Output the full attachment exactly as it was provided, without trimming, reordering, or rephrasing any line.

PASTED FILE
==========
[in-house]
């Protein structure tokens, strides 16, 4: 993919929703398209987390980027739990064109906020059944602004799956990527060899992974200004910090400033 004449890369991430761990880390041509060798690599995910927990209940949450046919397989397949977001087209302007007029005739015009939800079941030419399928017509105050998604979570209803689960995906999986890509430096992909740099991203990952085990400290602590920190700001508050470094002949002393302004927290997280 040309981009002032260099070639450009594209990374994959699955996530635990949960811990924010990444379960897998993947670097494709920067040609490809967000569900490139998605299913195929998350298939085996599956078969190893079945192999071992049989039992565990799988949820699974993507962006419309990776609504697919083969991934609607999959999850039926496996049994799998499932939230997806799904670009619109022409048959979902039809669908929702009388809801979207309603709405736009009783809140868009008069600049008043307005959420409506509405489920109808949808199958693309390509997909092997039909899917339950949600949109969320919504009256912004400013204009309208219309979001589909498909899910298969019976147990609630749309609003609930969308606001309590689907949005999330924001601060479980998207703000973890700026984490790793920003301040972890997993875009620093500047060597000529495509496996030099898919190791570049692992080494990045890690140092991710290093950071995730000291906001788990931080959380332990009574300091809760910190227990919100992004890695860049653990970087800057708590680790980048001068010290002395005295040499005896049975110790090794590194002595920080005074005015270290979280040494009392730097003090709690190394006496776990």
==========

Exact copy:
[in-house]
């Protein structure tokens, strides 16, 4: 993919929703398209987390980027739990064109906020059944602004799956990527060899992974200004910090400033 004449890369991430761990880390041509060798690599995910927990209940949450046919397989397949977001087209302007007029005739015009939800079941030419399928017509105050998604979570209803689960995906999986890509430096992909740099991203990952085990400290602590920190700001508050470094002949002393302004927290997280 040309981009002032260099070639450009594209990374994959699955996530635990949960811990924010990444379960897998993947670097494709920067040609490809967000569900490139998605299913195929998350298939085996599956078969190893079945192999071992049989039992565990799988949820699974993507962006419309990776609504697919083969991934609607999959999850039926496996049994799998499932939230997806799904670009619109022409048959979902039809669908929702009388809801979207309603709405736009009783809140868009008069600049008043307005959420409506509405489920109808949808199958693309390509997909092997039909899917339950949600949109969320919504009256912004400013204009309208219309979001589909498909899910298969019976147990609630749309609003609930969308606001309590689907949005999330924001601060479980998207703000973890700026984490790793920003301040972890997993875009620093500047060597000529495509496996030099898919190791570049692992080494990045890690140092991710290093950071995730000291906001788990931080959380332990009574300091809760910190227990919100992004890695860049653990970087800057708590680790980048001068010290002395005295040499005896049975110790090794590194002595920080005074005015270290979280040494009392730097003090709690190394006496776990």